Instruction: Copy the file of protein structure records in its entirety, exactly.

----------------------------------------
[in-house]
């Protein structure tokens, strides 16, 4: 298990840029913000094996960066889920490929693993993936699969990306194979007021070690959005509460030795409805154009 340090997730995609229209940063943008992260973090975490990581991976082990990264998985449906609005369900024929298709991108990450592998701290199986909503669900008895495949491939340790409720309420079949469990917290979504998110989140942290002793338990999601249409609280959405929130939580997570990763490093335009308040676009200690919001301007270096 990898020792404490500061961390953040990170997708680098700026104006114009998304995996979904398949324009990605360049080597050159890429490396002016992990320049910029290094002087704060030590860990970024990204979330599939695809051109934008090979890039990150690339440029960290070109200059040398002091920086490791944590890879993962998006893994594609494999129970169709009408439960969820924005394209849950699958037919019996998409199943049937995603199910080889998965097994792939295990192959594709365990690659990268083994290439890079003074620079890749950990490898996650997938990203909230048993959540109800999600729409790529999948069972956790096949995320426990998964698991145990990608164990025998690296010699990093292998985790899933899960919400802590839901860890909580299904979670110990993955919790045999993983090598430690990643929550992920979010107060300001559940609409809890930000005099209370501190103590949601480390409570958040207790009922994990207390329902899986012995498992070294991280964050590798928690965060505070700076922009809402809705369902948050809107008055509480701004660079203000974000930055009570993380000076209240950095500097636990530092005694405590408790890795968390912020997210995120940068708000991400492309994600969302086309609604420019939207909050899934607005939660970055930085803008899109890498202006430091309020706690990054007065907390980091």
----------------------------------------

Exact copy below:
[in-house]
């Protein structure tokens, strides 16, 4: 298990840029913000094996960066889920490929693993993936699969990306194979007021070690959005509460030795409805154009 340090997730995609229209940063943008992260973090975490990581991976082990990264998985449906609005369900024929298709991108990450592998701290199986909503669900008895495949491939340790409720309420079949469990917290979504998110989140942290002793338990999601249409609280959405929130939580997570990763490093335009308040676009200690919001301007270096 990898020792404490500061961390953040990170997708680098700026104006114009998304995996979904398949324009990605360049080597050159890429490396002016992990320049910029290094002087704060030590860990970024990204979330599939695809051109934008090979890039990150690339440029960290070109200059040398002091920086490791944590890879993962998006893994594609494999129970169709009408439960969820924005394209849950699958037919019996998409199943049937995603199910080889998965097994792939295990192959594709365990690659990268083994290439890079003074620079890749950990490898996650997938990203909230048993959540109800999600729409790529999948069972956790096949995320426990998964698991145990990608164990025998690296010699990093292998985790899933899960919400802590839901860890909580299904979670110990993955919790045999993983090598430690990643929550992920979010107060300001559940609409809890930000005099209370501190103590949601480390409570958040207790009922994990207390329902899986012995498992070294991280964050590798928690965060505070700076922009809402809705369902948050809107008055509480701004660079203000974000930055009570993380000076209240950095500097636990530092005694405590408790890795968390912020997210995120940068708000991400492309994600969302086309609604420019939207909050899934607005939660970055930085803008899109890498202006430091309020706690990054007065907390980091």